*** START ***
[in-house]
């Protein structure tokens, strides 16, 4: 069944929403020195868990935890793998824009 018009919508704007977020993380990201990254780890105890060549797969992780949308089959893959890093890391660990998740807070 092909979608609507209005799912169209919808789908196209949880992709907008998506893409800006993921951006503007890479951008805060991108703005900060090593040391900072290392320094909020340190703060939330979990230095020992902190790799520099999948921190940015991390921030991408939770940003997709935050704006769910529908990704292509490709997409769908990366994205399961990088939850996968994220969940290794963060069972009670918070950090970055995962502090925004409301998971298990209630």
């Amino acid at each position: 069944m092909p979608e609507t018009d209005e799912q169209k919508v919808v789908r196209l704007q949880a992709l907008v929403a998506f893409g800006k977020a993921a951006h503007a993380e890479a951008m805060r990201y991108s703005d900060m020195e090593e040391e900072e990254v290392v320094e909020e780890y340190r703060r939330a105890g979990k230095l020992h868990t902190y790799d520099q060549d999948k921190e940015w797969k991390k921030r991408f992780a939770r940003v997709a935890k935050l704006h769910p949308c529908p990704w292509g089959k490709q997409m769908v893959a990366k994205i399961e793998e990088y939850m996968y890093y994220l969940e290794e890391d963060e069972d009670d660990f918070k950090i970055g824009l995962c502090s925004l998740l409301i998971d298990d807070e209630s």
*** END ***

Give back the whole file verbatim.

[in-house]
């Protein structure tokens, strides 16, 4: 069944929403020195868990935890793998824009 018009919508704007977020993380990201990254780890105890060549797969992780949308089959893959890093890391660990998740807070 092909979608609507209005799912169209919808789908196209949880992709907008998506893409800006993921951006503007890479951008805060991108703005900060090593040391900072290392320094909020340190703060939330979990230095020992902190790799520099999948921190940015991390921030991408939770940003997709935050704006769910529908990704292509490709997409769908990366994205399961990088939850996968994220969940290794963060069972009670918070950090970055995962502090925004409301998971298990209630």
């Amino acid at each position: 069944m092909p979608e609507t018009d209005e799912q169209k919508v919808v789908r196209l704007q949880a992709l907008v929403a998506f893409g800006k977020a993921a951006h503007a993380e890479a951008m805060r990201y991108s703005d900060m020195e090593e040391e900072e990254v290392v320094e909020e780890y340190r703060r939330a105890g979990k230095l020992h868990t902190y790799d520099q060549d999948k921190e940015w797969k991390k921030r991408f992780a939770r940003v997709a935890k935050l704006h769910p949308c529908p990704w292509g089959k490709q997409m769908v893959a990366k994205i399961e793998e990088y939850m996968y890093y994220l969940e290794e890391d963060e069972d009670d660990f918070k950090i970055g824009l995962c502090s925004l998740l409301i998971d298990d807070e209630s």